Epidemic of spruce bark beetles means higher risk of fire danger

Posted: Saturday, March 04, 2000

The ever-present spruce bark beetle has undergone a major population surge on the Kenai Peninsula, especially throughout the southern part.

"They're always in the woods around us," said Janice Chumley, an integrated pest manager with the University of Alaska Fair-banks cooperative extension office in Soldotna.

"They're in your front yard now."

The beetles are reproducing faster and in greater numbers than at any other point since records began in the late 1800s.

Many beetle watchers -- foresters, entomologists and firefighters -- attribute the beetle baby boom to low rainfall and average summer temperatures nearly three degrees higher than normal.

Chumley said the beetles are part of a recurring cycle of birth, death and regeneration in the peninsula's forests.

Did You Know?

From a distance of 30 feet the heat from a wildfire can b so intense furntur and curtains onthe other side of normal sindow panes have been know to ignite.

-- Information from: "FireWise, constrciton element four"

"It's part of a natural cycle to make sure trees don't get too large or too old," she said.

Although the beetles may be good news for the forests, they aren't for the people who live around them.

Spruce bark beetles infest -- as their name suggests -- the bark of spruce trees indigenous to the peninsula. Boring through the bark and into the soft vascular tissue just beneath, called cambium, females build large hollows to lay eggs, while males simply live in the sections they've eaten.

As the beetles burrow into the cambium, these tunnels and hollows prevent the trees from getting nutrients from the soil to the needles where it is converted to food.

In this fashion, spruce bark beetles effectively starve their host trees to death.

Trees killed by infestation are far drier and less stable than those that die a natural death.

Central Emergency Ser-vices fire chief Len Malm-quist said beetle-killed trees are a tremendous fire hazard.

"They burn much hotter and much faster," he said. "Because there is no moisture, it's going to burn hotter."

The best way to protect against a beetle infestation is to make sure trees are healthy by watering and fertilizing them, according to Jeff Graham, the state Division of Forestry's forest stewardship coordinator.

"A healthy, vigorous tree will produce more pitch. A tree uses pitch to force (insects) out," Graham said.

Another way to make a tree less attractive to predators is to avoid pruning before June, he said.

Young bark beetles leave the trees where they were born and fly off to find new hosts between the middle and end of May. Freshly pruned trees leak resin, which attracts beetles in flight, Graham said.

While insecticides are a viable option, Graham recommends they only be used on larger, older trees, which are more likely to be attacked, and only on a few.

"It's not recommended for more than a dozen or so trees, because of cost," he said.

In order to reduce fire risk, infested trees should be removed and healthy trees protected.

The first step is determining which trees beetles have already preyed upon.

If needles are green, and a dusty rust-colored pitch does not appear in bark crevices from eye level to the ground, the tree has not been attacked.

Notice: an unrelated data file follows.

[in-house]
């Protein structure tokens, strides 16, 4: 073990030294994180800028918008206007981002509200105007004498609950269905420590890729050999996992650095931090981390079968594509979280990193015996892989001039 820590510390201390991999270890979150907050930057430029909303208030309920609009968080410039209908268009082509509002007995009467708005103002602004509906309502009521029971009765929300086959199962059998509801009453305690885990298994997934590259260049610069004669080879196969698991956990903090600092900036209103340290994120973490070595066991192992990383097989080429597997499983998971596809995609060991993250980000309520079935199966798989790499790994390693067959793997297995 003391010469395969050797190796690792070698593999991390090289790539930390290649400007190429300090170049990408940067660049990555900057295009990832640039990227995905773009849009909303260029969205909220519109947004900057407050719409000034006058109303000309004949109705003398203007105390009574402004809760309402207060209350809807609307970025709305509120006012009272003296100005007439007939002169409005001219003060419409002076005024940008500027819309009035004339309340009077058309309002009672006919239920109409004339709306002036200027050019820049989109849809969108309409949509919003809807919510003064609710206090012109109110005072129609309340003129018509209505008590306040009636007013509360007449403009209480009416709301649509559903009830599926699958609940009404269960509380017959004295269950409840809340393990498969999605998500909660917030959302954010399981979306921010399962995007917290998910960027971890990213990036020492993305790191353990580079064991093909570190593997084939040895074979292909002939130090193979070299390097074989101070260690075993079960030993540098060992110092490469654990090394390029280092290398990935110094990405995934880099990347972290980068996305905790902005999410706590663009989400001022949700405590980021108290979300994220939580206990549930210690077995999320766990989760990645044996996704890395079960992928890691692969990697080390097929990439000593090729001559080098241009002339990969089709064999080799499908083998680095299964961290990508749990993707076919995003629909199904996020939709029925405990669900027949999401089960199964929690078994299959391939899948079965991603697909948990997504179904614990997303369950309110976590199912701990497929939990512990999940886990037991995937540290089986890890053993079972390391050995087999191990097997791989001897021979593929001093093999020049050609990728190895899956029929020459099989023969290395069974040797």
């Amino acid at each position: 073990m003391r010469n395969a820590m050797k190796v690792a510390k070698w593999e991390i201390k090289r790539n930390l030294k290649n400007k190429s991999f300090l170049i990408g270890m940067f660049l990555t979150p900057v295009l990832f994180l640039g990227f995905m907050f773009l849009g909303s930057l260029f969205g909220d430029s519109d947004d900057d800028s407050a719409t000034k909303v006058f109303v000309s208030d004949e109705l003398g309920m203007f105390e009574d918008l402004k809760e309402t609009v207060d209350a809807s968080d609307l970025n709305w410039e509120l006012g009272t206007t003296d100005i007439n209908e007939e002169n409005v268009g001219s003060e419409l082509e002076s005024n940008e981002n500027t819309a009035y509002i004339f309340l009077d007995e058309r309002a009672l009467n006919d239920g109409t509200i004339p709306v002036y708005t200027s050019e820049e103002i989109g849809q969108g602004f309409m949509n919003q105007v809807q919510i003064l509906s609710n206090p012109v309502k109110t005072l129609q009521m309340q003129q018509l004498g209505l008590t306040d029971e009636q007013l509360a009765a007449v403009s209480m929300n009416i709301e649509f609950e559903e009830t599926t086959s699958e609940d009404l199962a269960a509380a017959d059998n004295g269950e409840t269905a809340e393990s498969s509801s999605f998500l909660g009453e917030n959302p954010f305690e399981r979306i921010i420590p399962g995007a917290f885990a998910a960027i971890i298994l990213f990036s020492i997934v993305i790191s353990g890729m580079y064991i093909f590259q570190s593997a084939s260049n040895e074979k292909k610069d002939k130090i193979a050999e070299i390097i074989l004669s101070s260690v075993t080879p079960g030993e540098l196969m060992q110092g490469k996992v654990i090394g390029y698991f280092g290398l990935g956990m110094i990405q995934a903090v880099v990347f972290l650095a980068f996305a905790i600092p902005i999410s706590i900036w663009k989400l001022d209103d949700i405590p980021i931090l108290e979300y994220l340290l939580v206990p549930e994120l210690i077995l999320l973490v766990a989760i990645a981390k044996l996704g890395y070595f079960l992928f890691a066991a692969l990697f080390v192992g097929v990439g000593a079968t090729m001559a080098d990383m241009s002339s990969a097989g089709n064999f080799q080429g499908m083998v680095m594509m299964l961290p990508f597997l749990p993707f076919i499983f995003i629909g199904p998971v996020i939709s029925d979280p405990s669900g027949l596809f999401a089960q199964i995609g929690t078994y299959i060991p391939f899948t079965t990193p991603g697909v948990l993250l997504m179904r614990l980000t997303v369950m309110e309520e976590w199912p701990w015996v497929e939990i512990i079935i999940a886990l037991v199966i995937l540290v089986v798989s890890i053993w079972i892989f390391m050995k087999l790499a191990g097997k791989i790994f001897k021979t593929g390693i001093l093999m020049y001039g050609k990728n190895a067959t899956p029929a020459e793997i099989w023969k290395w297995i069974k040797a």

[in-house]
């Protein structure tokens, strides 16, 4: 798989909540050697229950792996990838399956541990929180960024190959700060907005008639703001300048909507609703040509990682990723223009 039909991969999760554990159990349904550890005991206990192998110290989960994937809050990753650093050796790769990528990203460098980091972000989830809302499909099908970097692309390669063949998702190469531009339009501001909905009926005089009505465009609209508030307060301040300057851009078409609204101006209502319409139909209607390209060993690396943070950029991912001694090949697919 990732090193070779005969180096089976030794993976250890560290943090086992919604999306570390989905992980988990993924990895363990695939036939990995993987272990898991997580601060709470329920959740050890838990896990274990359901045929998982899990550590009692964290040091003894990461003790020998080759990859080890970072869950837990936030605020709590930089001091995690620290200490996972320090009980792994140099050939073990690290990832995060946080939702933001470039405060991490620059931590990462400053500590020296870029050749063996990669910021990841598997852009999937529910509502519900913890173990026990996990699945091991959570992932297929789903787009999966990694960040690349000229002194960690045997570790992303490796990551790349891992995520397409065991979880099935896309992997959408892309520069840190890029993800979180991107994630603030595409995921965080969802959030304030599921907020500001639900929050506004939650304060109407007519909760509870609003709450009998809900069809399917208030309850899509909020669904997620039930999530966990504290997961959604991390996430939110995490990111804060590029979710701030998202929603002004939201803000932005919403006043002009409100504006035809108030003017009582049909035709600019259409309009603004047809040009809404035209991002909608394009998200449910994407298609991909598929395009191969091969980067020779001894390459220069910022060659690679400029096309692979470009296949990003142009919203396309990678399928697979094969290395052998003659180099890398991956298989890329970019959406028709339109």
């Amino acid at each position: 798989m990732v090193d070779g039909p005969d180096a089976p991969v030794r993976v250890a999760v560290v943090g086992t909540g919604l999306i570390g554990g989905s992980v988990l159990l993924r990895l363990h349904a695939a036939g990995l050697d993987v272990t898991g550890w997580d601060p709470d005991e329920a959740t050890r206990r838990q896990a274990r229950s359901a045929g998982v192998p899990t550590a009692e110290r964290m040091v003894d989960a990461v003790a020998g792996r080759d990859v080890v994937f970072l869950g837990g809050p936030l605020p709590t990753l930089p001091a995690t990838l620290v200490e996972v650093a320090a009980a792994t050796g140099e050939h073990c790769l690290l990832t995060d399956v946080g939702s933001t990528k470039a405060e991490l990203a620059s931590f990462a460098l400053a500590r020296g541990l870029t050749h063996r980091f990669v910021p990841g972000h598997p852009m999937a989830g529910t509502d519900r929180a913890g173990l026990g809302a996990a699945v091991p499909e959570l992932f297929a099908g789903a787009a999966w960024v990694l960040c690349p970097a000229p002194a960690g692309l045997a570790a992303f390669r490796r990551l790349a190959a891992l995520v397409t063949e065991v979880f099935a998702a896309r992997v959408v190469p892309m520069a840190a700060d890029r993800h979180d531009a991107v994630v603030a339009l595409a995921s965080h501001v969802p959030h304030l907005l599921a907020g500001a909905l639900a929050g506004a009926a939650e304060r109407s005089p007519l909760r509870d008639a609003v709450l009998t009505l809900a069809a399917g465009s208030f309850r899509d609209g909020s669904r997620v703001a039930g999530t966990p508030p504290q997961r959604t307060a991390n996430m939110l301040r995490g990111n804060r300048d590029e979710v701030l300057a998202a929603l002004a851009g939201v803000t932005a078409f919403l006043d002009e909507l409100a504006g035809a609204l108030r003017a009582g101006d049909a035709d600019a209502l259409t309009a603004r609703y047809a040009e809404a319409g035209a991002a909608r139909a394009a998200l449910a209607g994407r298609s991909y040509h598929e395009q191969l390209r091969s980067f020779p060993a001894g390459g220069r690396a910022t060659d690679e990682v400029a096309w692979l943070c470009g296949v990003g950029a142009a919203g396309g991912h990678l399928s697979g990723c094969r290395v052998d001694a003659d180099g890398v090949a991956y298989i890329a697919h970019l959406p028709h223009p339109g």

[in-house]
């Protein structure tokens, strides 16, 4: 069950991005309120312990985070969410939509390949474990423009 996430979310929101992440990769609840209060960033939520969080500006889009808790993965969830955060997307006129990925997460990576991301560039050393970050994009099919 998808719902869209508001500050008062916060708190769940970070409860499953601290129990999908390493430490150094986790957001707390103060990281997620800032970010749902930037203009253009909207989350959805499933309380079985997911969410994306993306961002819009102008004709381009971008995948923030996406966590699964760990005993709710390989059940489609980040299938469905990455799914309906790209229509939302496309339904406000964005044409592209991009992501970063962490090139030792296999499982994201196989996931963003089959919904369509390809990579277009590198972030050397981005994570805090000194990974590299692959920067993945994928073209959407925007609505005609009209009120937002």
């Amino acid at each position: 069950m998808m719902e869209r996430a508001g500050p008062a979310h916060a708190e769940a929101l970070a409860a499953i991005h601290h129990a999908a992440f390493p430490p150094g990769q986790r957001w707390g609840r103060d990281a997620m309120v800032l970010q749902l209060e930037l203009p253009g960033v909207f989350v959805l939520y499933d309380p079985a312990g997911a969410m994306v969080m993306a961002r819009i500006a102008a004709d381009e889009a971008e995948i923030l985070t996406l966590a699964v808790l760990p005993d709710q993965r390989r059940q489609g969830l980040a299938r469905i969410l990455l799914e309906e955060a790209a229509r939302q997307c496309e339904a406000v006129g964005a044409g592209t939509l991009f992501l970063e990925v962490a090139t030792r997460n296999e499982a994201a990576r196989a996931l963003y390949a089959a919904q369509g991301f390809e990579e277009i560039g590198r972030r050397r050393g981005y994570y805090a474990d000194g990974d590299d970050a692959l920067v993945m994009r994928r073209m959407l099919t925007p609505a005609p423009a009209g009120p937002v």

If needles are green, and a rusty brown dust appears at ground to eye level on bark, in bark crevices or on the ground, the tree has been attacked during the current season. Also, woodpecker activity may confirm an infestation.

If needles are a faded yellow, orange or red, and brown dust is present, the tree was attacked last season. At this stage beetle larvae, pupae and adults are present under the bark.

If twigs and limbs are bare of needles and bark appears reddish brown in overall color, the tree was attacked two to three seasons earlier. Further evidence would be bore holes in the bark with rust-colored dust. Some adult beetles may remain under bark.

If no needles or twigs remain on branches and the tree appears silver-gray in color, it was attacked three or more seasons prior. Remaining bark will be loose and beetle activity will be evident underneath. No spruce beetles will be present.

For healthy trees:

Once a spruce tree has been identified as healthy, there are ways to protect it from beetle attack.

Fertilize and water each tree early in the growing season and throughout the summer. Fertilizers high in phosphorous may help a tree's production of roots, which in turn helps it reach more water and nutrients. Trees should be given a pound of fertilizer for each inch of trunk circumference. Apply fertilizer to roots or drip zones -- the ground over which the tree's branches extend. Water very well.

Special insecticides have been registered for use against spruce beetles. These are carbaryl and lindane. Spray spruce trees before the end of May in order to protect them during the beetles' emergence and dispersal flight.

Thinning trees from crowded lots reduces competition and encourages vigorous growth.

For infested trees:

Once a spruce tree has been identified as infested, it should be removed from the area before the middle of May. Debark and split wood immediately for firewood to help it dry and to expose the cambium and phloem tissues in which the beetles live. Cut the trees as close to the ground as possible to get rid of the greatest number of beetles.

Both the integrated pest management scouts and forest stewards are available to help identify and deal with infestations. They can be contacted at the cooperative extension office, 262-5824, or the Alaska Division of Forestry, 262-4124.

Subscribe to Peninsula Clarion

Trending this week:


© 2018. All Rights Reserved. | Contact Us